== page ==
The advantages of being a Plc are: * You get to raise more capital by floating on the Stock Market * Sell the shares of the business to members of the public * There is limited liability to the owners, if the business goes 'bust' - if the business can longer operate in the fierce market or are facing financial ruin then the owners are protected by limited liability, they only stand to lose the amount they have invested in the company. * Sale of shares allows larger sums of money to be raised * Whilst the money has money permanently, the owners, the individual owners can recoup their money by selling their shares to other people * Directors can be bought in as experts in certain fields However being a Public Limited Company, there are a few disadvantages, which can affect the further success of the company. These are: * To become and trade as a Plc you must have a share capital of at least �50,000. * Low profits may mean low bonuses or dividends for employees/shareholders * There are a number of legal requirements to fulfil when setting up a PLC * Regulations mean that it is more expensive to set up than a sole trader or a partnership * Accounting records of Plc's are less private than those of other organisations. Companies are governed by the Companies Act 1985 which states that financial records must be audited and made available to the Registrar at the Companies House * Directors need to report back to shareholders at the AGM (Annual General Meeting) where unpopular decisions and poor results must be explained. * If the company is operating well, financially, then they are likely to face a take over from bigger competitors. From the above advantages and disadvantages you can see that they both weigh out to be the same on both sides, how ever there are probably more advantages than disadvantages, or there are more disadvantages than advantages. ?? ?? ?? ?? Anzal Ali BTEC National Diploma in Business 07/05/2007 ...read more.

The above preview is unformatted text

This student written piece of work is one of many that can be found in our AS and A Level Structures, Objectives & External Influences section.

Found what you're looking for?

  • Start learning 29% faster today
  • 150,000+ documents available
  • Just £6.99 a month

Not the one? Search for your essay title...
  • Join over 1.2 million students every month
  • Accelerate your learning by 29%
  • Unlimited access from just £6.99 per month

See related essaysSee related essays

Related AS and A Level Structures, Objectives & External Influences essays

  1. Marked by a teacher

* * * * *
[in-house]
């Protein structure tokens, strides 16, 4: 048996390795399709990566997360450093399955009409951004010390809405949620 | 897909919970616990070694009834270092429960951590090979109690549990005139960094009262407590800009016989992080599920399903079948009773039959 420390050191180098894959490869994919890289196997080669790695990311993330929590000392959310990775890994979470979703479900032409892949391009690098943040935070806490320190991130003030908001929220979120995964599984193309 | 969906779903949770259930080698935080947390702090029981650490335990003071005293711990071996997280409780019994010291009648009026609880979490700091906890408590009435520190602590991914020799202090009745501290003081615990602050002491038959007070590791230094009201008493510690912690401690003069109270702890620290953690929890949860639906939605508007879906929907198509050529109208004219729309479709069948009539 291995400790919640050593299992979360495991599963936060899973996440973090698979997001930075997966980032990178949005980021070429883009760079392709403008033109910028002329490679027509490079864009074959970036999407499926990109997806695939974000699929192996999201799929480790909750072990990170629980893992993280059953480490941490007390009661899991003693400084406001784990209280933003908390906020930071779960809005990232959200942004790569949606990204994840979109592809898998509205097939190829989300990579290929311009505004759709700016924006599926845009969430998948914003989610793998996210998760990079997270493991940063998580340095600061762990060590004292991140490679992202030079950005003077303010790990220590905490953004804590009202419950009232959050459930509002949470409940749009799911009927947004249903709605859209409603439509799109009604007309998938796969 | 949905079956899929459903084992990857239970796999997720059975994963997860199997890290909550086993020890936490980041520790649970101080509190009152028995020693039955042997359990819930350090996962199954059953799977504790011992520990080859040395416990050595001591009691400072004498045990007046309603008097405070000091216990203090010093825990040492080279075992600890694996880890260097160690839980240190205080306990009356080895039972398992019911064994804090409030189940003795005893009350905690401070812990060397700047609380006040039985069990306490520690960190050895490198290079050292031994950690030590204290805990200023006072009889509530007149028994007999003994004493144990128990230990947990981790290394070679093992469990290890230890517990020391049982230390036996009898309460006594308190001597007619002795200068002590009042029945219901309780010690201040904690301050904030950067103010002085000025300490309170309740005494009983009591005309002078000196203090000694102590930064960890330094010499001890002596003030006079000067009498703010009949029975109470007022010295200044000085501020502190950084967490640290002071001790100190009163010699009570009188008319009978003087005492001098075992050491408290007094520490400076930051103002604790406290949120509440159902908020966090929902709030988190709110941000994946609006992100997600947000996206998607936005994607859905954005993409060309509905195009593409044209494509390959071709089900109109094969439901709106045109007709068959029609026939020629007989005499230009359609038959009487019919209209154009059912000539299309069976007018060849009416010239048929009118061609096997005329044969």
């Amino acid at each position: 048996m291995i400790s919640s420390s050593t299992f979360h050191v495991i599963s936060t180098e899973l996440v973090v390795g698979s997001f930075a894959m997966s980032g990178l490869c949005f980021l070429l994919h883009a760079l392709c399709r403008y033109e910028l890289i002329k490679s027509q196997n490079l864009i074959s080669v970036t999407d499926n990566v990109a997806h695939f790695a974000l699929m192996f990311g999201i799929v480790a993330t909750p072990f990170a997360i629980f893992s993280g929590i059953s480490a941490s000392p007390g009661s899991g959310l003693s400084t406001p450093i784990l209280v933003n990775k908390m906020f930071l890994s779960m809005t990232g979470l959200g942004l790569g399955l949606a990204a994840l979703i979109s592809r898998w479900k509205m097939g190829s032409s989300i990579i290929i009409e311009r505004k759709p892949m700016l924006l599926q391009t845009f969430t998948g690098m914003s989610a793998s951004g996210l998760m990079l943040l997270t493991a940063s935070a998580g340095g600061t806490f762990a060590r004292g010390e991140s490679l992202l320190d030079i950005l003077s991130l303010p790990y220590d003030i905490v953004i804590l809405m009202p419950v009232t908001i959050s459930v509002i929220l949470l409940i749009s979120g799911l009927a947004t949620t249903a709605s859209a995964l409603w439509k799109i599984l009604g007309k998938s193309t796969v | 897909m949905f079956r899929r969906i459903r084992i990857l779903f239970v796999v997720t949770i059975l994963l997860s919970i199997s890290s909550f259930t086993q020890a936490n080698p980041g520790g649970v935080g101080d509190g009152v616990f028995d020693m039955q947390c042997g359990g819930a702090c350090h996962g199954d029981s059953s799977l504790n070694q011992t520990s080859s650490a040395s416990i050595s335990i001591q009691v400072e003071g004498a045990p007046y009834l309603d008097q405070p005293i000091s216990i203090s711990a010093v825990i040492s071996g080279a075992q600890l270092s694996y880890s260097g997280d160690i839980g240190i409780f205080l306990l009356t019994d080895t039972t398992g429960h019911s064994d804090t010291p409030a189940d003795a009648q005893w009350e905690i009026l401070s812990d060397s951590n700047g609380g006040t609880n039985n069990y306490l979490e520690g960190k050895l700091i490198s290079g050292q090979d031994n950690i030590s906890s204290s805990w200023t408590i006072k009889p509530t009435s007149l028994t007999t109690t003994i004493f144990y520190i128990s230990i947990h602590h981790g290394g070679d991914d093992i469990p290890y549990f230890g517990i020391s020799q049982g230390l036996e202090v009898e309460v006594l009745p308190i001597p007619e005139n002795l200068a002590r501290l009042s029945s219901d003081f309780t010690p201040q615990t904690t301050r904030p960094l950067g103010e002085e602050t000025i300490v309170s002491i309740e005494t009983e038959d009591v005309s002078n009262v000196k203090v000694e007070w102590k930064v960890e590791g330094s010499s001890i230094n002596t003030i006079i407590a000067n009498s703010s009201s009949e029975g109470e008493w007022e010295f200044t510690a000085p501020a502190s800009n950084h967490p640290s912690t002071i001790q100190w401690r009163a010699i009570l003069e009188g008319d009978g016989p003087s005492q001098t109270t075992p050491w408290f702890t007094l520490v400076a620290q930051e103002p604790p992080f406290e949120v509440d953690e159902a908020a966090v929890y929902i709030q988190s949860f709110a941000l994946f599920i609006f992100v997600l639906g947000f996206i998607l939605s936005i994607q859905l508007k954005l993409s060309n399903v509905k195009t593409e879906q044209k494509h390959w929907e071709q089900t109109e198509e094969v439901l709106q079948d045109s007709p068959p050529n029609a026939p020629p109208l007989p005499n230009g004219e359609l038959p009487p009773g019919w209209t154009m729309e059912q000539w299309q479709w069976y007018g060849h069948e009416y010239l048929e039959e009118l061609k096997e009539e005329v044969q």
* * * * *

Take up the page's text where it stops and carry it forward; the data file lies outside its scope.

ASDA's Ownership

    4 star(s)

    * Suppliers and resources Cost of Premises The cost of the premises depends on how much the land will cost and where the land is. If the land was in Central London, the land will expect to reach near �120 million due to it being in a prime site.

  2. Btec National Business Level 3 Year 1 - Exploring Business Activity

    Because the government represent the community it is more concerned with making sure that there is a return to society. For example, health and social services provide home nursing to elderly and sick at below cost price, Oxfam operates health services during disaster periods by providing nurses or doctors and to help people with any types of illness.

  1. The Business Environment Coursework. Describe the type of business, purpose and ownership of ...

    The performance is measured early on to see how well they are doing in achieving the goals. The objectives need to be made SMART; this is an acronym that stands for Specific, Measureable, Achievable, Realistic, and Time-Related. For example, if Tesco wanted to come across as a friendlier company to

  2. For my portfolio, I was asked to do an assignment on two businesses. I ...

    to know where the product has been shelved if the customers can not able to find the product the staff will help them. In Tesco they provides trolleys for customers to purchase product and they allows them to carry from till to free car parking area of customer.

  1. External influences on business. At ASDA we have to follow the following employment legislations ...

    War and its threats When England is at war, the government require more money to spend on fire arms and soldiers. During the war, the government may increase tax and interest rates etc which will result in our customers having less money to spend on luxury items which we sell at ASDA.

  2. Barclays Investigating a Business

    Also they need to aim for Growth as the more they sell and the more well known they are, the better they can prevent poverty and help others. The other aims Meeting Stakeholder Needs, Maximising Sales Revenue and Maximising Profit would not be as essential but will feature at some stages throughout the duration of Oxfam.

  1. Introduction to Business Assignment

    For e.g. GE expanded through penetrating into new markets and diversified their product portfolio - they now make and provide lighting, aeroplane engines etc. To link this with the activities that GE lighting do would be that 'quality assured' - they can do this by using better quality lights parts i.e.

  2. Investigating Business. Tesco PLC. I will be describing the aims and objectives of ...

    This is the type of Advertising Tesco?s carry out as in their adverts they always state fact such as ?in Asda 709,000 baskets are cheaper yet at Tesco?s 1,020,000 baskets are cheaper? and in some cases it backfires or

  • Over 160,000 pieces
    of student written work
  • Annotated by
    experienced teachers
  • Ideas and feedback to
    improve your own work